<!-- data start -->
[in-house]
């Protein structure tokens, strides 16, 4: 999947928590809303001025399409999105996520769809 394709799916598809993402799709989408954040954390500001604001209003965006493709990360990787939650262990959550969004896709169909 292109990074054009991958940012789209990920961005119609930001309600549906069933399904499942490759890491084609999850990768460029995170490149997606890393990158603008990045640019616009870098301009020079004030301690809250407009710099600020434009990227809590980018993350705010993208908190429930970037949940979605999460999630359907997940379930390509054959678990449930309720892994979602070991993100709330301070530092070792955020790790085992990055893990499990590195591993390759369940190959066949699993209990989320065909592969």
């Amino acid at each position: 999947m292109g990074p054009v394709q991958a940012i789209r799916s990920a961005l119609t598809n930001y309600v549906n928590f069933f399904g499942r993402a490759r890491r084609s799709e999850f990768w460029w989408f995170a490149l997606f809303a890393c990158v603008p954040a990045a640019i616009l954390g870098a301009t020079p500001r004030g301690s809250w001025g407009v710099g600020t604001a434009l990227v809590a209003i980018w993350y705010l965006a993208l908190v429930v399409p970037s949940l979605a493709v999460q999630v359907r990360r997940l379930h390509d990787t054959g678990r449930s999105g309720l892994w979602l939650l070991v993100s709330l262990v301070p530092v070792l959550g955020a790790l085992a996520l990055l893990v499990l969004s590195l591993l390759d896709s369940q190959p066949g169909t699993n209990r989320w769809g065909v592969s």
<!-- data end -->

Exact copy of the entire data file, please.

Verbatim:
[in-house]
């Protein structure tokens, strides 16, 4: 999947928590809303001025399409999105996520769809 394709799916598809993402799709989408954040954390500001604001209003965006493709990360990787939650262990959550969004896709169909 292109990074054009991958940012789209990920961005119609930001309600549906069933399904499942490759890491084609999850990768460029995170490149997606890393990158603008990045640019616009870098301009020079004030301690809250407009710099600020434009990227809590980018993350705010993208908190429930970037949940979605999460999630359907997940379930390509054959678990449930309720892994979602070991993100709330301070530092070792955020790790085992990055893990499990590195591993390759369940190959066949699993209990989320065909592969």
């Amino acid at each position: 999947m292109g990074p054009v394709q991958a940012i789209r799916s990920a961005l119609t598809n930001y309600v549906n928590f069933f399904g499942r993402a490759r890491r084609s799709e999850f990768w460029w989408f995170a490149l997606f809303a890393c990158v603008p954040a990045a640019i616009l954390g870098a301009t020079p500001r004030g301690s809250w001025g407009v710099g600020t604001a434009l990227v809590a209003i980018w993350y705010l965006a993208l908190v429930v399409p970037s949940l979605a493709v999460q999630v359907r990360r997940l379930h390509d990787t054959g678990r449930s999105g309720l892994w979602l939650l070991v993100s709330l262990v301070p530092v070792l959550g955020a790790l085992a996520l990055l893990v499990l969004s590195l591993l390759d896709s369940q190959p066949g169909t699993n209990r989320w769809g065909v592969s």